Yes, there does appear to be a greater number of wasps (yellow jackets) around this year than in past years. They are easily identifiable by their bright yellow and black striped abdomen. Here is a picture from the Royal Alberta Museum bug room.
Having received a sting on the lip this summer, I can assure you that it will hurt. For most people who don't have an immediate serious reaction, a rapid application of ice to the sting site should take down swelling and pain.
When children get stung - as my fifteen month old did last night - do not apply ice directly to fingertips or toes. Hold a cool, moist cloth on the sting site or put a toy in the bottom of a bowl of cool water and encourage the child to play with it. Ice on infant and toddler fingertips and toes can quickly lead to frostbite.
If you plan on being outside and want to limit your exposure to these insects, the best thing you can do is try to lure them away from you. My wasp lure is a mixture of stale beer, fruit punch and flat soda pop. Mix about a cup's worth and pour it into an empty 4 litre milk jug. Place the jug away from you. The wasps, attracted to the sweet mix, fly in and then due to the smooth walls and narrow top, cannot escape. Last weekend we counted 12 dead wasps in the jug in under two hours. I should point out that while they are annoying, yellow jackets do fill an ecological niche by scavenging dead insects and preying on other insects that people consider to be pests. Yes, even the nasty yellow jacket has a benefit to you. For this reason I'd strongly encourage you to use these lures on a limited basis and only when you are eating and drinking in problem areas.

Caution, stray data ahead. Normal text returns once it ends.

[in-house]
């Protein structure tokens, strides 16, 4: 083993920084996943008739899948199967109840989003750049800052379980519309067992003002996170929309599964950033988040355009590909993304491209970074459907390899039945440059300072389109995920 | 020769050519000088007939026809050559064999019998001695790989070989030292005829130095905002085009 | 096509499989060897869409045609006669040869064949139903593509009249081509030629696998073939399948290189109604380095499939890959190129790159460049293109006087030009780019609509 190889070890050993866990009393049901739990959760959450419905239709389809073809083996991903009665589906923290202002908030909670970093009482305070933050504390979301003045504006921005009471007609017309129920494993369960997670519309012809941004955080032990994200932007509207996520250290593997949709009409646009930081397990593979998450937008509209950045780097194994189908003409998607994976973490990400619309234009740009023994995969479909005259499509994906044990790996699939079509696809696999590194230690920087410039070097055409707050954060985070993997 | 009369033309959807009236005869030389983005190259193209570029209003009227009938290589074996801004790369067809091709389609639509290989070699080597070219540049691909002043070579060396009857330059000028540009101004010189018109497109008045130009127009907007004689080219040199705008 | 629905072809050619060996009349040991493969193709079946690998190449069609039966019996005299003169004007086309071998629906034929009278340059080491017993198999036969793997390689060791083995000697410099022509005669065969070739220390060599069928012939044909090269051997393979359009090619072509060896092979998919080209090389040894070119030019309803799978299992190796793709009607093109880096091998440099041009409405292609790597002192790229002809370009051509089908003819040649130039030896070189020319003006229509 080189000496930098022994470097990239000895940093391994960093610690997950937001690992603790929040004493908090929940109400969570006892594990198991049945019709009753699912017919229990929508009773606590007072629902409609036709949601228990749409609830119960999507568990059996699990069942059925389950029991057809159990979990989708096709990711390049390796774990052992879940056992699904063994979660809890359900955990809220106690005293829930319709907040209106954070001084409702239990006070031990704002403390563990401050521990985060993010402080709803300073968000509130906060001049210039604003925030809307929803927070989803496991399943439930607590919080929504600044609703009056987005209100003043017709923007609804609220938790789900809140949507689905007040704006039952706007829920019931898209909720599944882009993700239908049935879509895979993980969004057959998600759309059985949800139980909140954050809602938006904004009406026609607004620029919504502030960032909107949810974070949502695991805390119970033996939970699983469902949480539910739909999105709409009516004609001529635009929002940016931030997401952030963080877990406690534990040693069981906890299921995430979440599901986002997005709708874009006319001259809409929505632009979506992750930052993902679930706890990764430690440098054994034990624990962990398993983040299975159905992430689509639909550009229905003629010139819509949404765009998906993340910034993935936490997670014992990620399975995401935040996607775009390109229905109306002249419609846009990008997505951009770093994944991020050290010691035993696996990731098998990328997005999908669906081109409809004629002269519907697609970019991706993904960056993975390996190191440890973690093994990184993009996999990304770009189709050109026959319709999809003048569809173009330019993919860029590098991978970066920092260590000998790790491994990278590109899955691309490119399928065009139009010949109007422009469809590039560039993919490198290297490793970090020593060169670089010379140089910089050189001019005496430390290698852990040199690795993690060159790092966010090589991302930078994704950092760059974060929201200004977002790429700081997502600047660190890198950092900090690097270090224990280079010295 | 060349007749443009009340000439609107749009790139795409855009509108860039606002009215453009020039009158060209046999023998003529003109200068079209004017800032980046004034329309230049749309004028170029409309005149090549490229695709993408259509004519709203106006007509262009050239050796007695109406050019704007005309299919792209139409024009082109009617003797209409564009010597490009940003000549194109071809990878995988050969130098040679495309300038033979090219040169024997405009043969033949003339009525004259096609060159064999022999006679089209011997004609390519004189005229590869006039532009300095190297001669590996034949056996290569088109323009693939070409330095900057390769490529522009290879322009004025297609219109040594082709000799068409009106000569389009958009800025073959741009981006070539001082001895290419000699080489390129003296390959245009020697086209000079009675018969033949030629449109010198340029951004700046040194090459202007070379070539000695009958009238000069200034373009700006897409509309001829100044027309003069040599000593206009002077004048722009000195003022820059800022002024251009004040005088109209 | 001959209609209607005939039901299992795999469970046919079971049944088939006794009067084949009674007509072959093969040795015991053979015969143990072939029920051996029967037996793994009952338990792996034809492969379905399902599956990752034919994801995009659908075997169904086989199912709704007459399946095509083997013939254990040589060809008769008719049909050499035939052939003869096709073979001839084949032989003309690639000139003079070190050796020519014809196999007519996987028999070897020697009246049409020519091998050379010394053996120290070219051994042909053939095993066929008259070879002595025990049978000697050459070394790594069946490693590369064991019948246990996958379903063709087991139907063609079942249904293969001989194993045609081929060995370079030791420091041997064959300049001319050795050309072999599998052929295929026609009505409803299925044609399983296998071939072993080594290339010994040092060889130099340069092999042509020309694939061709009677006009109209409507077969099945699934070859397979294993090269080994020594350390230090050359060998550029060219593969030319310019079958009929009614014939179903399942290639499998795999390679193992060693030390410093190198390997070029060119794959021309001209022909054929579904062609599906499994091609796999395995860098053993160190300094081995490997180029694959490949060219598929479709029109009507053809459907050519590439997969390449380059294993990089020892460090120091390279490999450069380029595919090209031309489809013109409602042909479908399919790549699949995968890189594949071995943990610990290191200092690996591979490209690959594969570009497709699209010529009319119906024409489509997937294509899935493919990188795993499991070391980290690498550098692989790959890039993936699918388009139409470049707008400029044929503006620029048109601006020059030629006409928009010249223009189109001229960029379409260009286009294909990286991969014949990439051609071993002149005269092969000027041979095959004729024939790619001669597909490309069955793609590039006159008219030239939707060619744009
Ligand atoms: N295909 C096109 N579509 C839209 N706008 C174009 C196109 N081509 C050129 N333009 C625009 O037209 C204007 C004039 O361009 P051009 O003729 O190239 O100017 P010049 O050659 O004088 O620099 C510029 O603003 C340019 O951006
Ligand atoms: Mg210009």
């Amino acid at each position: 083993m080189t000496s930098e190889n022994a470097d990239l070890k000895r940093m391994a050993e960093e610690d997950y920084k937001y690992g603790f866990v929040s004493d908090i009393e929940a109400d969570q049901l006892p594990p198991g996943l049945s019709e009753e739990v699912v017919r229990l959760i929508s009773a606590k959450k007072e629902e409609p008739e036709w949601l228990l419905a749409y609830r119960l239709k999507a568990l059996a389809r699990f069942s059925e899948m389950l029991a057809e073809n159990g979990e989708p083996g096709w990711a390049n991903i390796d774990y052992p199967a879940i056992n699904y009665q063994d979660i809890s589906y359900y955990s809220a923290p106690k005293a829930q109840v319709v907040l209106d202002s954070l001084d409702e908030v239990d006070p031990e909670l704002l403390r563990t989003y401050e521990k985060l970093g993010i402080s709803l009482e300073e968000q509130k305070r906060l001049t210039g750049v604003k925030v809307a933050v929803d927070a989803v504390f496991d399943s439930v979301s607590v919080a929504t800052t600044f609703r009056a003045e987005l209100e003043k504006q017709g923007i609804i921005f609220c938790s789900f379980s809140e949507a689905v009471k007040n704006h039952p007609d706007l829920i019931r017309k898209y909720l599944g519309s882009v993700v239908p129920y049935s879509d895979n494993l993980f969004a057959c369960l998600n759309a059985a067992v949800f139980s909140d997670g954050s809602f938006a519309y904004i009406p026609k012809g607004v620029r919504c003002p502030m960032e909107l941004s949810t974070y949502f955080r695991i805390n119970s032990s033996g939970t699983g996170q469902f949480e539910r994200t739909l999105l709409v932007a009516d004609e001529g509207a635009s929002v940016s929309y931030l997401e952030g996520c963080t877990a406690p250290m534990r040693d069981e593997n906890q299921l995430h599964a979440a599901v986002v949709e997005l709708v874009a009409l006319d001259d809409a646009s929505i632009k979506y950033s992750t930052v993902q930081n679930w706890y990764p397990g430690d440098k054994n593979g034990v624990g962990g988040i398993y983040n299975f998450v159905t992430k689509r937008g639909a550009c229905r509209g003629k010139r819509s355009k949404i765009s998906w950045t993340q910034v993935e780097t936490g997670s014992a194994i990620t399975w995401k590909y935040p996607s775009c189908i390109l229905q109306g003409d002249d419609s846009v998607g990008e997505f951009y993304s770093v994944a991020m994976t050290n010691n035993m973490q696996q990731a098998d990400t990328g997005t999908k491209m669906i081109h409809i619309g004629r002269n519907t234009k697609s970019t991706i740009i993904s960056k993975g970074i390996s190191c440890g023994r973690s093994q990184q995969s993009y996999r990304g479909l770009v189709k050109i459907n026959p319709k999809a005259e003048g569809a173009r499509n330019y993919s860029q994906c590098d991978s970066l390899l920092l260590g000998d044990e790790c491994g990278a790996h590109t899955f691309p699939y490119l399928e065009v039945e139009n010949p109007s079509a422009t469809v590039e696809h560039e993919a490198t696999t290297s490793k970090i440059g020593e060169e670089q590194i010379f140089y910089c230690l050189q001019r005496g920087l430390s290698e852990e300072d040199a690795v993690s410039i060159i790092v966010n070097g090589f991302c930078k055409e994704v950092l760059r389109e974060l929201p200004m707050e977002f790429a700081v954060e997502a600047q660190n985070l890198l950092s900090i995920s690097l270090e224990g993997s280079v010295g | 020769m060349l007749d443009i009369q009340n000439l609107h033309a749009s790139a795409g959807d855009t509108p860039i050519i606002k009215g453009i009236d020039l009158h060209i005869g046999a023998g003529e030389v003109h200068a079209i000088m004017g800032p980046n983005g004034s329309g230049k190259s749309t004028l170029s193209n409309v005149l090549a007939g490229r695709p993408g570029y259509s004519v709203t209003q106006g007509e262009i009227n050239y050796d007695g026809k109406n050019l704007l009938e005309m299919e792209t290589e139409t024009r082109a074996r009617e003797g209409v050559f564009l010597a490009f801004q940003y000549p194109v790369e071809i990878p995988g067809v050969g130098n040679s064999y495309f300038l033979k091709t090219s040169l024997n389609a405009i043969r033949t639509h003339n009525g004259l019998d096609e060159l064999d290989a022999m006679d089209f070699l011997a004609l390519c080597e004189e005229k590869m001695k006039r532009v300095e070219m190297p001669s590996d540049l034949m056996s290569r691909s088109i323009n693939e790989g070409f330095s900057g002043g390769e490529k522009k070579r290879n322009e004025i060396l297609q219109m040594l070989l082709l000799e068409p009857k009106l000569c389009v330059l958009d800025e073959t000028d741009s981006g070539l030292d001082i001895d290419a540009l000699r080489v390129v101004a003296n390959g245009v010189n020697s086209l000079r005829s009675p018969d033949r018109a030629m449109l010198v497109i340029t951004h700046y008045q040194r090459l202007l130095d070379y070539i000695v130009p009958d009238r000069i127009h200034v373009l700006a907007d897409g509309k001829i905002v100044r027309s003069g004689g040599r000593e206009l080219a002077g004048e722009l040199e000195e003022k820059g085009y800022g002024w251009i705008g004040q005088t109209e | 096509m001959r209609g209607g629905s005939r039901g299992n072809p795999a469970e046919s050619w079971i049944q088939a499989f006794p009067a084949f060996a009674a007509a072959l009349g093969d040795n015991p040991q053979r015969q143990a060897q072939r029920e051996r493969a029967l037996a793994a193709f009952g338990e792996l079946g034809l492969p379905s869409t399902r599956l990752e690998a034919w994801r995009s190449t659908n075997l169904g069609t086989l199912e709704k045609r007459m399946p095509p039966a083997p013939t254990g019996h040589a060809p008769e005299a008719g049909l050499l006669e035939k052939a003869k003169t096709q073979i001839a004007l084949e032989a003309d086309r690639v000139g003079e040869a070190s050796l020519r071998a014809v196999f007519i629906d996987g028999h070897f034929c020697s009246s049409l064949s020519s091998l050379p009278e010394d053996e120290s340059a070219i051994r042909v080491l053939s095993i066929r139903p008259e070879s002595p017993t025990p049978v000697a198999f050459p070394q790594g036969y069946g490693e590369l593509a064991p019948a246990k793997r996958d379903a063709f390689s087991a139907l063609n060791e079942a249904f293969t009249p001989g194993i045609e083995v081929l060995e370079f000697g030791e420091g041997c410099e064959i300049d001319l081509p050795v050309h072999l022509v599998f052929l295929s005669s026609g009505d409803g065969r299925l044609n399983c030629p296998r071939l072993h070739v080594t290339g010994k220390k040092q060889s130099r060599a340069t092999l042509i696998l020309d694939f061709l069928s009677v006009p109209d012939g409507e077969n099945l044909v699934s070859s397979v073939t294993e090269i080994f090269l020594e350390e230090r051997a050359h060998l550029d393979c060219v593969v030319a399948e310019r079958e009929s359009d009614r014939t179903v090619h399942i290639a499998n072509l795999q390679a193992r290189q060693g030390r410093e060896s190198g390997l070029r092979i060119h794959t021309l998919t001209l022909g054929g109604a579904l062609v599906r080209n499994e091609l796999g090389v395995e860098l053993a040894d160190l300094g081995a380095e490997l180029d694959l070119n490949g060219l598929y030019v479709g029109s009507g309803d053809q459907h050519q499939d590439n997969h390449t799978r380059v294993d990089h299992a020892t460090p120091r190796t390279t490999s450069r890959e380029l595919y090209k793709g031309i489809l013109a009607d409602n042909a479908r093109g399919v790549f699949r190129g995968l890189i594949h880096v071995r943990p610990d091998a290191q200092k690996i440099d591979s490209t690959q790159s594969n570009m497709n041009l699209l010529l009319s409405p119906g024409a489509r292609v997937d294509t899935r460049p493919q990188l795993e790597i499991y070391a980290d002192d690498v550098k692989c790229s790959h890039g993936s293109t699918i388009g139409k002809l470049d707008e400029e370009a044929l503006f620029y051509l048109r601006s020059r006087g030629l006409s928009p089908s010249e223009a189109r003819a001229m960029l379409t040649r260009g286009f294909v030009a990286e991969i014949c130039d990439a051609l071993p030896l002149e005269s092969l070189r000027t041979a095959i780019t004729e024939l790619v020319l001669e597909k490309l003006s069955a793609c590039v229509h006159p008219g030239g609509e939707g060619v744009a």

Another interesting idea is to inflate a lunch-sized, paper bag and seal the top with string. Hang it near you. Supposedly it resembles a nest well enough that the yellow jackets leave it alone. I have not tried this and cannot attest to its effectiveness. If you want to try it out, drop us a line and let us know how it worked.